Although a shocking number of U.S. consumers do not currently have a will, this trend could change as online estate planning becomes increasingly popular. Estate planning is the process people take to protect their dependents, finances and estate in the event of their incapacitation or death. This process includes a number of tasks, such as drafting a will, establishing a guardian for surviving dependents, setting up trust accounts for beneficiaries to limit estate taxes, naming an executor of the estate, setting up a durable power of attorney (POA) and more. Yet according to a recent study, more than half of Americans (anywhere from 55% to 64%) have never even created a will. To top it off, nearly 10% of the folks who do have a will created it so long ago that it is out of date.

So why are many Americans neglecting to draft their wills, much less handle other important estate-planning tasks? It’s all about the Benjamins. As attorney fees continue to mushroom, most families simply cannot afford traditional estate planning. In fact, the average billable hour for U.S. attorneys increased by more than 10% between 2010 and 2014.

Online Estate Planning to the Rescue?

With the explosive growth of virtual legal services, many Americans are turning to the internet to handle estate planning on the cheap. In 2016 hiring an attorney to draft a simple will often runs between $500 and $1,000. On the other hand, consumers can draft, print and execute an online will for an average of $60 and sometimes as little as $20. 

Perhaps that’s why Rocket Lawyer, one of the most popular online legal sites, reports that more than 913,000 users drafted wills on its website in 2012 alone. But is online estate planning really the smartest choice? The answer is that it depends.

3 Ways to Decide If It's Right 

Before you decide, ask yourself the following three questions. (For more, see Are Do-It-Yourself Online Wills Right for You?)

1. Do I Have a Simple Situation?

If you have a fairly simple life situation, online estate planning may be a viable option for you. For instance, if you currently do not have any minor children and own a relatively small estate (a total value that wouldn’t be subject to estate taxes), you probably don’t need to hire an expensive attorney. Instead, you could use an online legal service to complete a few estate-planning essentials, including your will and an advance directive.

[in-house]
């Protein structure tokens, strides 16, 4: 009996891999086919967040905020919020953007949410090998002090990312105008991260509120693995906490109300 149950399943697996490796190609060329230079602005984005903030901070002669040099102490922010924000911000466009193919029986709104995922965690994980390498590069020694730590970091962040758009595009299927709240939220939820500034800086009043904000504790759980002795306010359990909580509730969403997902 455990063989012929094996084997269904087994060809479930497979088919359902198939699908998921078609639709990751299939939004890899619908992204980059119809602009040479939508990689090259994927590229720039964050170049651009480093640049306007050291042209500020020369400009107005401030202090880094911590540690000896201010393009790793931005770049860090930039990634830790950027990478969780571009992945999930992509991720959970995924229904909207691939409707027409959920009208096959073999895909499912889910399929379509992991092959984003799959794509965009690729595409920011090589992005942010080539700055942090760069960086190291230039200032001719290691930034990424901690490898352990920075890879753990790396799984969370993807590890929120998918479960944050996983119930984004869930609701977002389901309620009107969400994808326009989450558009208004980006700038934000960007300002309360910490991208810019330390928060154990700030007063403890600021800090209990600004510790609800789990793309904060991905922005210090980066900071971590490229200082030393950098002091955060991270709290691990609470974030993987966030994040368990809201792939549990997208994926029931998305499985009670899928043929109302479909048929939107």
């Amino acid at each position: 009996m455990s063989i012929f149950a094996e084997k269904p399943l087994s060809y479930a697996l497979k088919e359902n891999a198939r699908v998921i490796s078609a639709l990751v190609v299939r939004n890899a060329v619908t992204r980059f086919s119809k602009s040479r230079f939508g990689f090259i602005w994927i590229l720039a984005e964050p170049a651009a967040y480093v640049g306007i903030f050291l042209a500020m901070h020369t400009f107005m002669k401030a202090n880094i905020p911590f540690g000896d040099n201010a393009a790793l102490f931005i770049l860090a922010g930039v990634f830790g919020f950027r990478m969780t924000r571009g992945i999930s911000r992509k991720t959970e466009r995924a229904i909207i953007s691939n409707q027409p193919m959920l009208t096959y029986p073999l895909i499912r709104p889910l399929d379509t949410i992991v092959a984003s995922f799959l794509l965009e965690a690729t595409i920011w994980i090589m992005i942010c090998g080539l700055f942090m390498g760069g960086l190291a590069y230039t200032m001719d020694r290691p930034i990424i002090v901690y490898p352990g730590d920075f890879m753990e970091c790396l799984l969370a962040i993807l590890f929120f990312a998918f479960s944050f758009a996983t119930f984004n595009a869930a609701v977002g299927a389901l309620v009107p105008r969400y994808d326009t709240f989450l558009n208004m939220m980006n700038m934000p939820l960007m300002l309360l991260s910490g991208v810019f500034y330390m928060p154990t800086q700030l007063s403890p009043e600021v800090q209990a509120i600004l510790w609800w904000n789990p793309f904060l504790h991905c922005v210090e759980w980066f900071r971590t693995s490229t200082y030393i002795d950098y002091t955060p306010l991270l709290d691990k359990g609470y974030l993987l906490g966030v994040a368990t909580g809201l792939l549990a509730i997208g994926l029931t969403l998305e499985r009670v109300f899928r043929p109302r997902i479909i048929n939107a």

Also known as a healthcare proxy or a living will, an advanced directive allows you to designate a person to make healthcare decisions for you if you are incapacitated. As with your last will and testament, it’s important to update your living will occasionally, because it may expire or your circumstances may change.

2. How Big Is My Estate?

If you own assets and insurance in excess of the current estate-tax exemption ($5.45 million per individual for 2016), online estate planning probably isn’t your best bet. You could benefit greatly from hiring an estate-planning pro who will walk you through your options and discuss ways to leave money to your loved ones while minimizing estate taxes. (For more, see How Estate Taxes Work, A Real Life Example.)

This might include setting up a trust, a legal arrangement that allows you to determine how your assets will be distributed after you die. Trusts are also beneficial because they can help minimize gift and estate taxes and avoid probate. For instance, if you establish a revocable living trust that terminates when you die, the property in the trust will pass immediately to your named beneficiaries. This could save a lot of time and money for your heirs when the time comes.

3. Do I Need Expert Legal Advice?

Even if you have a fairly small estate, you may still require expert advice due to certain circumstances. For instance, if you are divorced with minor children, part of a blended family, own real estate outside of your state or have a family member who suffers from a disability, online estate planning is probably not your ideal option. Why? Because when you handle your estate planning online, you will not be able to include complex wishes in your will or receive expert advice from a professional. On the other hand, if you meet face to face with an attorney, you can discuss your specific situation, and he or she will help you to create a customized estate plan tailored to your needs.

The Bottom Line

Although online estate planning can certainly save you considerable time and money, it’s not the smartest option for everyone. Before you choose to go that route, carefully consider your current life situation, the size of your estate and other circumstances. In some cases hiring an attorney is well worth the additional cost. For more, see Estate-Planning Software: Pros and Cons.

 

 

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